A Fourth of July allegory

Posted: Tuesday, July 11, 2000

Independence Day came this year at a cost. There was the possibility of peace and tranquility, which are desirable elements addressed in the preamble of the U.S. Constitution. Even the weather cooperated. It was beautiful.

But, the nocturnal beauty of the Southeast sky was rent with flashes of colored light far too brilliant for the human eye. Detonations of fireworks with awesome decibel readings reverberated among our pristine mountain peaks numbing the auditory nerves of the populace. It was ghastly. There is an opportunity for innovation. The first researcher to develop the totally dark and noiseless aerial bomb should be awarded a Nobel Prize.

Then, there was the activity of the next day and the parade. Revelers were having a joyous time. People were talking, laughing, blowing their horns. Young, tanned couples were strolling arm in arm cooing with romantic words of affection. Parade marchers were the instigators of all sorts of intolerable intrusions upon our collective senses. It was noisy. Band music contributed its share to the general bedlam.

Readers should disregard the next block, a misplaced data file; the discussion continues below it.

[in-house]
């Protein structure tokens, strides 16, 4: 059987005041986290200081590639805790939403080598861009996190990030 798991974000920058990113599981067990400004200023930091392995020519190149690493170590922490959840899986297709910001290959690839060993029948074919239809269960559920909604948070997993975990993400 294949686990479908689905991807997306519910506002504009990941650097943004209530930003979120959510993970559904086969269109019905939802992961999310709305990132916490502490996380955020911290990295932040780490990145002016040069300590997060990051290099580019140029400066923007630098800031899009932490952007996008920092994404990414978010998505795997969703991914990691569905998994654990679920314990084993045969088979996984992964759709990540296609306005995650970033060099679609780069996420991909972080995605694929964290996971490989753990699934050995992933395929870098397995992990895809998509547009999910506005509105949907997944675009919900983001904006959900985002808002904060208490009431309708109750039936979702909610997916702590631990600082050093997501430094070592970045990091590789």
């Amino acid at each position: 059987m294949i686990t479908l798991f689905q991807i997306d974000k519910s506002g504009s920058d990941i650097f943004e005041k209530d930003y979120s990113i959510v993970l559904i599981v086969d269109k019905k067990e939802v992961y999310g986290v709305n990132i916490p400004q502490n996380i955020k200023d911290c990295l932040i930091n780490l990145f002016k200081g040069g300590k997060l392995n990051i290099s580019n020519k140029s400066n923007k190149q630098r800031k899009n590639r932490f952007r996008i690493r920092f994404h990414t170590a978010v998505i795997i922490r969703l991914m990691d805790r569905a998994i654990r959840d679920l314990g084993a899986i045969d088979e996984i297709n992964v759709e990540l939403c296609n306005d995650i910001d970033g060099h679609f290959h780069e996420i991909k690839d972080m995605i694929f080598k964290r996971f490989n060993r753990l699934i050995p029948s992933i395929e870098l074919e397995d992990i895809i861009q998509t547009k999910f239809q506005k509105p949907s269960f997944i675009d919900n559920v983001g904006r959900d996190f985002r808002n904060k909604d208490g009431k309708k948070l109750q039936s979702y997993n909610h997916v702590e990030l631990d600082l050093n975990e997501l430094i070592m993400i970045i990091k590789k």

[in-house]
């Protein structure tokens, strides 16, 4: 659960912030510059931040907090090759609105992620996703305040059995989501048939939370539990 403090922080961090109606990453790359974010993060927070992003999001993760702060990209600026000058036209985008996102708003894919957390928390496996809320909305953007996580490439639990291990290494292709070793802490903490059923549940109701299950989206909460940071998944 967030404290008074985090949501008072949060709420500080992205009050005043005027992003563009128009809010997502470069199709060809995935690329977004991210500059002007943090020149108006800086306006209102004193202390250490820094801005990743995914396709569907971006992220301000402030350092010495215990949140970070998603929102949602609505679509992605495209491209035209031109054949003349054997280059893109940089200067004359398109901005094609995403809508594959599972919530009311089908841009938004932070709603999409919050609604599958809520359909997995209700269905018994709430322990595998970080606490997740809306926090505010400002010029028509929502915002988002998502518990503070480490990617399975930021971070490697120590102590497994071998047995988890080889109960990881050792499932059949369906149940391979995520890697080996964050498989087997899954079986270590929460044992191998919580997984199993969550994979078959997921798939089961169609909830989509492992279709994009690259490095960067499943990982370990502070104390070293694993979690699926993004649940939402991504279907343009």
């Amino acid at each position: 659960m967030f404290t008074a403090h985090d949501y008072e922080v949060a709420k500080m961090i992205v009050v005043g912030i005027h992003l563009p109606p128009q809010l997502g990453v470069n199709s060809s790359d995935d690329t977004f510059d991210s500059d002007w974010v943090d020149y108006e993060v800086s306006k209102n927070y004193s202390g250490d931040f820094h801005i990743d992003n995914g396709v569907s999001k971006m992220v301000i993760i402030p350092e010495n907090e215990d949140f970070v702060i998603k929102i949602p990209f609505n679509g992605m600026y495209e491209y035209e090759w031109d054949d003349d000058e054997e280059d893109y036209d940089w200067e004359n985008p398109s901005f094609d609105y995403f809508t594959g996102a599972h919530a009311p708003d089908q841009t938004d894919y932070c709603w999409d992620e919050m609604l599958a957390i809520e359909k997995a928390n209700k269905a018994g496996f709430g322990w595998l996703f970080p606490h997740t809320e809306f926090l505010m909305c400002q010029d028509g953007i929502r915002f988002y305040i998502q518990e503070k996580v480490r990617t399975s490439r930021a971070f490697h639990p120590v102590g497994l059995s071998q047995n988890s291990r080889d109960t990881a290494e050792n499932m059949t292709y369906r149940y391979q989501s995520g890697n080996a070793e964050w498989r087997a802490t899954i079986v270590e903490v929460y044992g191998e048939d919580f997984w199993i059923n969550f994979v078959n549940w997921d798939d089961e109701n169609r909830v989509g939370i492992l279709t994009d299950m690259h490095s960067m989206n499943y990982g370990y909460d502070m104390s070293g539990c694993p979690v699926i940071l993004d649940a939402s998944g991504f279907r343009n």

It was a bright and noisy holiday and everyone was having too good a time. It's a situation that must be corrected. There is a solution. All business, government and commerce should be eradicated. All bubble machines will be turned off. All trappings of civilization will be obliterated.

In their place, a great cemetery will be constructed, filled with the bodies of human endeavor, vision and constructive ideas. Juneau would become the Forest Lawn of the north -- a repository of dashed hopes and broken dreams.

It would, in fact, be dead and desolate enough to satisfy the Peace and Quiet Coalition.

David W. De Long


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